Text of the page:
Meet Simon Levine – the ‘switched-on guy’ destined to take the co-CEO role
Who is Simon Levine? The man taking over from Sir Nigel Knowles as DLA Piper co-CEO may not have the same level of entrepreneurial bombast as his predecessor, at least according to some sources, but word is he is the right man to take DLA Piper on to the next stage.
“He’s not the next Branson but he’s an able bloke and will make a reasonable job of it,” says one source familiar with DLA Piper.
Another is more effusive.
“Right from the get-go, when I first met Simon, I thought that this was a guy who seems to be really switched-on, says DLA Piper’s global co-head of technology Kit Burden. “And my opinion has never wavered.”
Most famously Levine, current managing director for groups and sectors, former head of the firm’s IP and technology practice group and the man who last week was unveiled as DLA Piper’s next co-CEO, led what is still the biggest-ever mass lateral hire move in London when he took 11 TMT partners away from legacy Denton Wilde Sapte and to DLA. Anyone who can do that probably knows a thing or two about management.
While at Dentons, Levine also proved his mettle by effectively shutting down the flagship music practice brought over from legacy firm Frere Cholmeley Bischoff, whose clients included The Beatles, despite the fact that much of his own billings came from it. It was, as one former partner recalls, “a controversial move but a necessary one”.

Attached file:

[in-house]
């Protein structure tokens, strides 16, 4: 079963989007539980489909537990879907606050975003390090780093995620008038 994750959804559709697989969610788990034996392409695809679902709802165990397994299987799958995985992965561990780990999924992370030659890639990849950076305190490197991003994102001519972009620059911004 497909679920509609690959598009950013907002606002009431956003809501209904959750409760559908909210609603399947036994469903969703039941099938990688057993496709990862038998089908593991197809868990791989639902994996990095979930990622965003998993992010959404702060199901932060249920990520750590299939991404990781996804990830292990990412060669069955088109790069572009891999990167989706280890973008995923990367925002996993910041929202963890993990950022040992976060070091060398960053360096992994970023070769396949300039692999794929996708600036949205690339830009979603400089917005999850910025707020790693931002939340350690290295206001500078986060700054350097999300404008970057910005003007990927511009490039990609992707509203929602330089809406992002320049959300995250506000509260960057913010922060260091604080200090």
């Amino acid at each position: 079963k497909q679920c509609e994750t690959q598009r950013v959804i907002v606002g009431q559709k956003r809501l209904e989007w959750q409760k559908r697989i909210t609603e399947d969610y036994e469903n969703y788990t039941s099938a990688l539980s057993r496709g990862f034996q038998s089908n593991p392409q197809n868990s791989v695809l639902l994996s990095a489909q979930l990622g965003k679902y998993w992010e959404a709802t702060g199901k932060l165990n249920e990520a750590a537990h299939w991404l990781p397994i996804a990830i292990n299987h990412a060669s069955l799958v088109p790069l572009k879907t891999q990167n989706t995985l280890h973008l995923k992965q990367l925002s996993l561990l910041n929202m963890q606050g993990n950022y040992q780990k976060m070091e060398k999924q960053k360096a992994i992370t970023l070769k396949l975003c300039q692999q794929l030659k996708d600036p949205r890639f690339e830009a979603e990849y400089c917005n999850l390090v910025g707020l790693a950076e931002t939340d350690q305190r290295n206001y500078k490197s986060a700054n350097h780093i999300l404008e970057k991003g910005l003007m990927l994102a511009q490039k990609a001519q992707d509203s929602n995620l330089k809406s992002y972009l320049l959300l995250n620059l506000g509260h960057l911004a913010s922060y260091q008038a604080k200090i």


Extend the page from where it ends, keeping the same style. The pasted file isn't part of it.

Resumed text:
“Levine is highly regarded as a business generator,” claims one external recruitment consultant who, incidentally, was not responsible for the Dentons move. “He’s been on the board at DLA for years and as head of technology ran what was a £30m business in 2012. He’s one of the best practitioners in the business and also one of the top earners at the firm [sources suggest Levine took home £1.25m in 2011]. He’s also very personable but I don’t think that means he’ll be bossed around by Knowles.”
More recently Levine was posted to Dubai to troubleshoot the office when things for DLA Piper in the region “went horribly wrong”.
“He has a good business brain,” says a former partner. “I suspect he’s been put in charge of a number of managerial projects over the years and completed them with distinction.”
As part of the move, Knowles will replace Tony Angel as global co-chairman, with Americas co-chairman Roger Meltzer stepping up on the US side in the mirror role. Meltzer’s colleague Americas co-chairman Jay Rains will become joint global CEO alongside Levine.
All the moves, which are subject to a partner consultation this year and a vote in September, will be effective from 1 May 2015.
“Nobody’s in any doubt about the way we’re supposed to vote,” quips one partner.
Maybe not that much has changed after all.